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  The ISM Manufacturing Index Rose to 56.6 in January
Posted Under: Data Watch • ISM

 

Implications:  The manufacturing sector surprised to the upside in January and the details of the report paint a positive picture for the months ahead.  Fourteen of eighteen industries reported growth in January, while just one (nonmetallic mineral products - think producers of concrete and glass products) reported contraction.  The best news in today's report came from the two most forward-looking indices – new orders and production – which posted large gains.  The new orders index jumped 6.9 points to 58.2, the largest monthly increase since 2014, and returning the index back towards the readings in the 60s we saw through much of 2018.  The production index rose 6.1 points to 60.5, the largest monthly increase since 2010.  Survey respondents painted a mixed picture, with some industries reporting that the start to 2019 is a pickup in pace compared to the start of last year, while others pointed towards rising oil prices, trade tariffs, and the government shutdown as current headwinds.  But with the shutdown resolved (at least for now) and continued progress on trade, we expect those headwinds to ease, pushing manufacturing activity back towards the strong trend pace we have seen over the past two years.  On the jobs front, the employment index fell slightly to 55.5 from 56.0 in December.  At first glance, that appears to contrast with the booming 304,000 jobs gained in January according to this morning's employment report.  However, employment growth in the manufacturing sector did temper some in January, with 13,000 jobs added versus 20,000 in December.  Regardless, this is certainly not a slowdown to be worrying about.  A look at delivery times – as reflected in the supplier deliveries index – shows those, too, grew at a slower pace in January, though they remain elevated.  Probably the biggest surprise in today's report was the prices paid index falling to 49.6 in January, the first time that index has dipped below 50 since early 2016.  But the dip – in fact much of the recent volatility in prices – has been led by steel prices, which have seen a larger impact due to tariffs than most other categories.  This volatility in prices could remain in the short-term until trade issues are resolved but doesn't pose a concern for the strength in manufacturing that looks set to continue in 2019.  In other news this morning, we finally got the delayed construction spending for November, which showed a 0.8% rise (-0.7% including revisions to prior months).  The increase in spending in November was led by home building which more than offset a decline in commercial office projects.  Construction spending is up 3.4% in the past year, an acceleration from the 1.8% increase in the year ending November 2017.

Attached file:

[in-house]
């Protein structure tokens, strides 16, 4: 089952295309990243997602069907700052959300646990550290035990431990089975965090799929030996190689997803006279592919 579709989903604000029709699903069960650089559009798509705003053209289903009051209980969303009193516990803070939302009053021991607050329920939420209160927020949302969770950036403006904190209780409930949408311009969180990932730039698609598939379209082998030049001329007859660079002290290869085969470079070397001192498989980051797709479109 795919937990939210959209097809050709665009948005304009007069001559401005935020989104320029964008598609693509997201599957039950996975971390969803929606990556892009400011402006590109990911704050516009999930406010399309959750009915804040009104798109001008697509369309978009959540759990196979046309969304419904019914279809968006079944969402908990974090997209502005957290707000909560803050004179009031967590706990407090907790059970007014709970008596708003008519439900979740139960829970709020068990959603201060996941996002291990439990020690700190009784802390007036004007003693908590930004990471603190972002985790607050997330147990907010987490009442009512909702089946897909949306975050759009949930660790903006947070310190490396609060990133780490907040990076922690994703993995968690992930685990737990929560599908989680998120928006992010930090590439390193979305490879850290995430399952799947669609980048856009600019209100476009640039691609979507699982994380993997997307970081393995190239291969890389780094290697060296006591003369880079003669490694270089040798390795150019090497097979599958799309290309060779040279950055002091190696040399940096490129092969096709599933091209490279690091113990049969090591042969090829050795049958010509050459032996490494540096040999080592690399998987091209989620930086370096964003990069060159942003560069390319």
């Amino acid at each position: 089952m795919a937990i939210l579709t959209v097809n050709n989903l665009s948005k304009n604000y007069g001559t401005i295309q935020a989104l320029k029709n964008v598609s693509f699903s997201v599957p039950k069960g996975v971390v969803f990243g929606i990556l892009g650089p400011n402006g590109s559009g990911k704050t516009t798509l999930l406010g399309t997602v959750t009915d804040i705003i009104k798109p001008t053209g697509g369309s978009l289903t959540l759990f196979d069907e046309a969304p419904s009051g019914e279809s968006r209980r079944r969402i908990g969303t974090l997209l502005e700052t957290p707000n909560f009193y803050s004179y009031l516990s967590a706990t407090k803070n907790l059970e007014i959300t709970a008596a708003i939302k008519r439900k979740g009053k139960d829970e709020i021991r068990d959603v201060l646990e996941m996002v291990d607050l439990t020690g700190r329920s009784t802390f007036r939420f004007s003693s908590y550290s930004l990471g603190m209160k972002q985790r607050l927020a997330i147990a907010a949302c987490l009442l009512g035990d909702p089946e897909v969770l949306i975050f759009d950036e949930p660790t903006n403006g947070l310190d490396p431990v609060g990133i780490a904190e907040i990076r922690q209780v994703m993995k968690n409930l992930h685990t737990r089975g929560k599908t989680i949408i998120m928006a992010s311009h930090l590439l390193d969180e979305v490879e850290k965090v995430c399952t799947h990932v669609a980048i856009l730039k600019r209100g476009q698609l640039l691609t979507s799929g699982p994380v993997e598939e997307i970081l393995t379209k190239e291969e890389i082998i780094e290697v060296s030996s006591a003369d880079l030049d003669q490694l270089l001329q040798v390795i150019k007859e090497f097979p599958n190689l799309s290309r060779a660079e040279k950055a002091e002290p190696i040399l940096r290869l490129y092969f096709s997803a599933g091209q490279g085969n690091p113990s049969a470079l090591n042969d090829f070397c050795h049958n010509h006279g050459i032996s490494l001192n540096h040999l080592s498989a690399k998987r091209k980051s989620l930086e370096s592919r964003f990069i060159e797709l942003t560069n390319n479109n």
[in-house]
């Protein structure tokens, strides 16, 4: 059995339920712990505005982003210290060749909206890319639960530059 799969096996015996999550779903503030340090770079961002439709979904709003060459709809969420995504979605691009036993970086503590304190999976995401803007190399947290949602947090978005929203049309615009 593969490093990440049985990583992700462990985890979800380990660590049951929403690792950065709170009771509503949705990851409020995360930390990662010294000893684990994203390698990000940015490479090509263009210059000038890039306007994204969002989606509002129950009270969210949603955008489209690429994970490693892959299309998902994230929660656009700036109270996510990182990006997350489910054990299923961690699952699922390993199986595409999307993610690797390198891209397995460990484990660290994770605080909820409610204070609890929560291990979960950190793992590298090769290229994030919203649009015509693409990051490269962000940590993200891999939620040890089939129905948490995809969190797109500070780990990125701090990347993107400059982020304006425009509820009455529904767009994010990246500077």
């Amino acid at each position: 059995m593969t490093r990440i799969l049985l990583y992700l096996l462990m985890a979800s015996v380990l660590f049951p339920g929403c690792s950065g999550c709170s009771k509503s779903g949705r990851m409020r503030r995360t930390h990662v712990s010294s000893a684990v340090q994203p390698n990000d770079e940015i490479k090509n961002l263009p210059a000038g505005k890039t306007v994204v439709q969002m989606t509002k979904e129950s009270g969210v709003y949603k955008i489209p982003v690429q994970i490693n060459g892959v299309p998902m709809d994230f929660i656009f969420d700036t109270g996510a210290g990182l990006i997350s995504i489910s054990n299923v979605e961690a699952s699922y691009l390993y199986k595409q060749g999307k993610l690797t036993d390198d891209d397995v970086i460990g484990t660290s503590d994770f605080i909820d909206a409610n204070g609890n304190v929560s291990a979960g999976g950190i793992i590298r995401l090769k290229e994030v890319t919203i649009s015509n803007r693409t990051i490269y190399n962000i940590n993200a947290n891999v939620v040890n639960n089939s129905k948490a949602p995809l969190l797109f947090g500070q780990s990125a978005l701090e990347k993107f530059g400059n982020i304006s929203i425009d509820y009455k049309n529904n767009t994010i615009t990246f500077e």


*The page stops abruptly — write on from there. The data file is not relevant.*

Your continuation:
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Posted on Friday, February 1, 2019 @ 11:52 AM • Post Link Share: 
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